Exclusion of government and private actors from the regulatory information environment isn’t good, unless you’re arguing with a Marxist tint against the dictatorship of capital.

    I don’t care whether Kanye West, Ye, Northwest, Southwest airlines, whatever you want to call him likes Jewish people. The societal and legal “line-in-the-sand” has been, is and must continually be drawn at the chasm between hate-speech and speech directly calling for / advocating for violence.

    I don’t trust the Party nor private capital enough to be the sole arbiters of truth – and no, I’m not one of those people who casually references 1984 without having read it.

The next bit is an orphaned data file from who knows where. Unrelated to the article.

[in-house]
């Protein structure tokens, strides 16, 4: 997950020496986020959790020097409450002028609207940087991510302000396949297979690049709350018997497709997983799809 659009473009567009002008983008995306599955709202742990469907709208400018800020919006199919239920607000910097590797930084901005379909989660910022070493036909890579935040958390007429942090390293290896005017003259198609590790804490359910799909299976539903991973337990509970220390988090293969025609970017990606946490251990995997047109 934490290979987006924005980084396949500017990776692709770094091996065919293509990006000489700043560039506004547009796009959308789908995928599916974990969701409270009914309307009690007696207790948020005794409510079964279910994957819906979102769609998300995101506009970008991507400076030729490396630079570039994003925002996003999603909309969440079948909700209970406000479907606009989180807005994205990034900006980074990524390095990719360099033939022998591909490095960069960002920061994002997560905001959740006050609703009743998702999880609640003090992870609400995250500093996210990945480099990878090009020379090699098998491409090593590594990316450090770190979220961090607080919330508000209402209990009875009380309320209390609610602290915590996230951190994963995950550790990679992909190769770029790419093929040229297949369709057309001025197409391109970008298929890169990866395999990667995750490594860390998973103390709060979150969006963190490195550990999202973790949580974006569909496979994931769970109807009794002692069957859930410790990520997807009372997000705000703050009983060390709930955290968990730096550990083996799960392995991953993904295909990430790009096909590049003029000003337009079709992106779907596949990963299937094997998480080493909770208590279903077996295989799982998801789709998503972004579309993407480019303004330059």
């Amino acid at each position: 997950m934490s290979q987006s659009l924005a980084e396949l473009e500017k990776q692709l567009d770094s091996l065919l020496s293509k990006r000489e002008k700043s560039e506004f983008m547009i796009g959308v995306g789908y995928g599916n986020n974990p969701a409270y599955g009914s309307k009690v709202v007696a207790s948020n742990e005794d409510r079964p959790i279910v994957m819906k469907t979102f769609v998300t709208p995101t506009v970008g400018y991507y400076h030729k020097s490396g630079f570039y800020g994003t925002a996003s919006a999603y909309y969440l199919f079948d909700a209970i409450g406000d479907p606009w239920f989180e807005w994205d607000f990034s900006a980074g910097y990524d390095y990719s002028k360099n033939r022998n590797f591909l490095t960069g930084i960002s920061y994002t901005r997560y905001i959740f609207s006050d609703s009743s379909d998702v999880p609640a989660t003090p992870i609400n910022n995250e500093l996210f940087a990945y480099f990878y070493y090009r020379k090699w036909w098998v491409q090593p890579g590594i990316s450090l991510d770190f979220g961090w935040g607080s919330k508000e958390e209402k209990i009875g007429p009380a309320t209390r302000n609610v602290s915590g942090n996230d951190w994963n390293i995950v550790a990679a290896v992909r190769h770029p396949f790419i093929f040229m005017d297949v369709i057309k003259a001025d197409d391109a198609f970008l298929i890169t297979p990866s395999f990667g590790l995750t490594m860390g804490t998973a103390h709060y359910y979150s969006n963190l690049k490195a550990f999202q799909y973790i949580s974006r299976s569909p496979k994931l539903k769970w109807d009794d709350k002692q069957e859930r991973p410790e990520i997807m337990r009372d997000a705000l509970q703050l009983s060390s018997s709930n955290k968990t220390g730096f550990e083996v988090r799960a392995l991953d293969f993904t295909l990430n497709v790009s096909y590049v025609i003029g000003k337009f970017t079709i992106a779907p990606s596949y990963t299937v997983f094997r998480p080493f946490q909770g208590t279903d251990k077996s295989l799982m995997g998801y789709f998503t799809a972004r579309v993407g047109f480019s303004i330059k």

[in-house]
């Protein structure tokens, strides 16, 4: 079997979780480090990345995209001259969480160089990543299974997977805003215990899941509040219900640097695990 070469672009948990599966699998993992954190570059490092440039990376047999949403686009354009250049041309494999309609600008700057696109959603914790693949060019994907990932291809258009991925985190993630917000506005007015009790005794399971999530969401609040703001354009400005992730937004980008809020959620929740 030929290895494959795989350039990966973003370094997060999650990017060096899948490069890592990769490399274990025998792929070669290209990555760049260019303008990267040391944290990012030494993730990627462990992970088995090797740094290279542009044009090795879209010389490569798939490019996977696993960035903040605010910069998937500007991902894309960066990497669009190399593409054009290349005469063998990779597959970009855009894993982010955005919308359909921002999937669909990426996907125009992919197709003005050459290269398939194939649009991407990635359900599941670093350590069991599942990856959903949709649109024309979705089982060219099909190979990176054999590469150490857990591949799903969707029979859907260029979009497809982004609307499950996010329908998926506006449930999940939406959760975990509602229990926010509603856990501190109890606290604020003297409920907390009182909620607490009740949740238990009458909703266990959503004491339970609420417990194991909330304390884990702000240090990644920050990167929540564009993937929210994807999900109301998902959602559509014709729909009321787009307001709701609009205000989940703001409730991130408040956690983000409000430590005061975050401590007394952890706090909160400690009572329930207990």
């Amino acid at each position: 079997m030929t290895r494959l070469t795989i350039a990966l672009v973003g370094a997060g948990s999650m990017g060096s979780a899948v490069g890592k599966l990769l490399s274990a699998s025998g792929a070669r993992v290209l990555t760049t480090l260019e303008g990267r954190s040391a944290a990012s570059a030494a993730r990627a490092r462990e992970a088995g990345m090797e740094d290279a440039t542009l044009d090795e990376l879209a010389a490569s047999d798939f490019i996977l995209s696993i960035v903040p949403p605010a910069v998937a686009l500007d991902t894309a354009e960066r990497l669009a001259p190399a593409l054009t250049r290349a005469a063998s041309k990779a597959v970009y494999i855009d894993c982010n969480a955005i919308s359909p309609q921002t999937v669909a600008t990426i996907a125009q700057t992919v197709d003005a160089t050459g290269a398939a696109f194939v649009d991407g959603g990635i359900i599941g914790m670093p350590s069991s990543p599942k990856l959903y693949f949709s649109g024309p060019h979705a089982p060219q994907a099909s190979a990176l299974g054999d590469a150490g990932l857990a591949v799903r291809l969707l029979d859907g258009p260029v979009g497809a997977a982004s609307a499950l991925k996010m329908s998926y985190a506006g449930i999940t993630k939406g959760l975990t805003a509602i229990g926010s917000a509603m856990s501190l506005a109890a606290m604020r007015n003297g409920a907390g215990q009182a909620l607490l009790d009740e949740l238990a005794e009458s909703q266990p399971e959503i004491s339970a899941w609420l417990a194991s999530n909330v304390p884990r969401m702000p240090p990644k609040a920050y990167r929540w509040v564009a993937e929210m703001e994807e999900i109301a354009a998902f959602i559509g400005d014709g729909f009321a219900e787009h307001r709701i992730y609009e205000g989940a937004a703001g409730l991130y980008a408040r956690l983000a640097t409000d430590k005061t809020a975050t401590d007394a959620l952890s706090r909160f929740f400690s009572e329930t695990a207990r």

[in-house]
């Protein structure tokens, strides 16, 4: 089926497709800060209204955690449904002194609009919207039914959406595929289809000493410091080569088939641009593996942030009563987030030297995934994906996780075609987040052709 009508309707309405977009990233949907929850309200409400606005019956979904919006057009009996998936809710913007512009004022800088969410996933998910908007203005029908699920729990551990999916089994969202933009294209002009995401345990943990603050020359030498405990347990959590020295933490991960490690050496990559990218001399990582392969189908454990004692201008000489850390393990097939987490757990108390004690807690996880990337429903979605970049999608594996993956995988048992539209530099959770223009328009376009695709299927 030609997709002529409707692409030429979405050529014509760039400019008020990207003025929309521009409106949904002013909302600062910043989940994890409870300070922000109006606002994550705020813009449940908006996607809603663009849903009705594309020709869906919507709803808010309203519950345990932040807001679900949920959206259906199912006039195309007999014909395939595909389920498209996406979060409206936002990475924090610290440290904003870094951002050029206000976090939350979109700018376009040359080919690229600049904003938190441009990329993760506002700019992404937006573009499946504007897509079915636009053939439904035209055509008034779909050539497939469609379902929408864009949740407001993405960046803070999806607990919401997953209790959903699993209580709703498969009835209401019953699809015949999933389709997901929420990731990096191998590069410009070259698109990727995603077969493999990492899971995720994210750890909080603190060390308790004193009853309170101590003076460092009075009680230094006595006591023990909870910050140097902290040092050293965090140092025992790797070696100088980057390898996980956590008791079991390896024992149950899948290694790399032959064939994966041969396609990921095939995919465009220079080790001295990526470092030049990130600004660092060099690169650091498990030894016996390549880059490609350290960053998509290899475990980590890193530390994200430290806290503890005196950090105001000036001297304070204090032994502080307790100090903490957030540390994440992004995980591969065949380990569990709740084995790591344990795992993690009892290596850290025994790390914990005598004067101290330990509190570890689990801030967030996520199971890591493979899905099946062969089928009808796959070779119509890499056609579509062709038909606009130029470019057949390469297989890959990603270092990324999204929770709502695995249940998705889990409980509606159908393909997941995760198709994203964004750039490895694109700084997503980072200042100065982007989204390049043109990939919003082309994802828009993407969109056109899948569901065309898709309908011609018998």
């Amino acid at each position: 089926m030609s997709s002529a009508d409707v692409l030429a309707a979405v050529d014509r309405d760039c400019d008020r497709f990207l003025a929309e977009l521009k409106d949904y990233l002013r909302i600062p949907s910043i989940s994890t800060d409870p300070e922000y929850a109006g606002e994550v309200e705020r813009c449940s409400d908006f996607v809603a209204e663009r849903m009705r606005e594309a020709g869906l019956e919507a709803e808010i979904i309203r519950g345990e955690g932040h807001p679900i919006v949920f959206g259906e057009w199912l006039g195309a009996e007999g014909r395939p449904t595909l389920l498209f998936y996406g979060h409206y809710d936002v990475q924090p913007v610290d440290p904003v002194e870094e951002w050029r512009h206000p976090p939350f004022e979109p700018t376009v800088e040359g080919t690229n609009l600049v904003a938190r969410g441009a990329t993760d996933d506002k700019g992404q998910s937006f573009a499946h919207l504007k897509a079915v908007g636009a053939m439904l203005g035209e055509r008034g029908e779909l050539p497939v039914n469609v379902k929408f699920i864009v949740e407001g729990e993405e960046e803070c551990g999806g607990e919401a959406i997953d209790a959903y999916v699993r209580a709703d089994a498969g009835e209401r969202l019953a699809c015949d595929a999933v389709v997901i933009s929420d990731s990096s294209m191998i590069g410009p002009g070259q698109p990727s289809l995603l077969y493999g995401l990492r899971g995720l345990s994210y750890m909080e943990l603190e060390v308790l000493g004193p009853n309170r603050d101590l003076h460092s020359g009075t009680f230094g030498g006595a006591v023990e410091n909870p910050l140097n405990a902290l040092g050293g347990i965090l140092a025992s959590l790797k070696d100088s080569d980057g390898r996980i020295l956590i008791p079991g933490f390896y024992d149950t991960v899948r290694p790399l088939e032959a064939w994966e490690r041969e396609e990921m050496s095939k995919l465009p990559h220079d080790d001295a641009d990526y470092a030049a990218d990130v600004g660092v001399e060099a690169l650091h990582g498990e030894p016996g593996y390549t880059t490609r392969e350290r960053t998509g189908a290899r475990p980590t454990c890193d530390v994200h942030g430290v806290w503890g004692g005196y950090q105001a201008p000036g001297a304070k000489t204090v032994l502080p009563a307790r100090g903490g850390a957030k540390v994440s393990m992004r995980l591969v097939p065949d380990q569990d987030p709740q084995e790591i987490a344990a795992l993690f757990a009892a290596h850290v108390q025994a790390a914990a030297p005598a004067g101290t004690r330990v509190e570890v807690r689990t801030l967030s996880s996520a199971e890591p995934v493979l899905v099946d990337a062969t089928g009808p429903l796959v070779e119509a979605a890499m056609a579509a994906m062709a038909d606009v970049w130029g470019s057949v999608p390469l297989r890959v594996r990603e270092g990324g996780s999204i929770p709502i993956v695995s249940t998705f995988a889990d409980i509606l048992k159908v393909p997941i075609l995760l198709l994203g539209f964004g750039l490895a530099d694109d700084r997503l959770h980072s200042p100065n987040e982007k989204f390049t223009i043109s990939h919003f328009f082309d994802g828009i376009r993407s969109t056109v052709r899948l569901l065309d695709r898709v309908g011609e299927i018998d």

Relating to George Floyd, witness testimony from the trial asserted that Chauvin’s knee compressed Floyd’s upper back – and autopsies consistently showed little to no physical trauma damage to Floyd’s respiratory system. Toxicology reports showed he had lethal amount of a couple different drugs – the most publicized being Fentanyl – in his system. A medical professional also testified during the trial that had Floyd been found dead alone in his apartment – absent the police and shock related circumstances – that his death would have been ruled an overdose. Doesn’t mean Chauvin wasn’t a bad cop who sucked as a person and significantly contributed to Floyd’s death. Chauvin and Floyd putting themselves in bad situations – and there be outside circumstances at play – may both be true at the same time.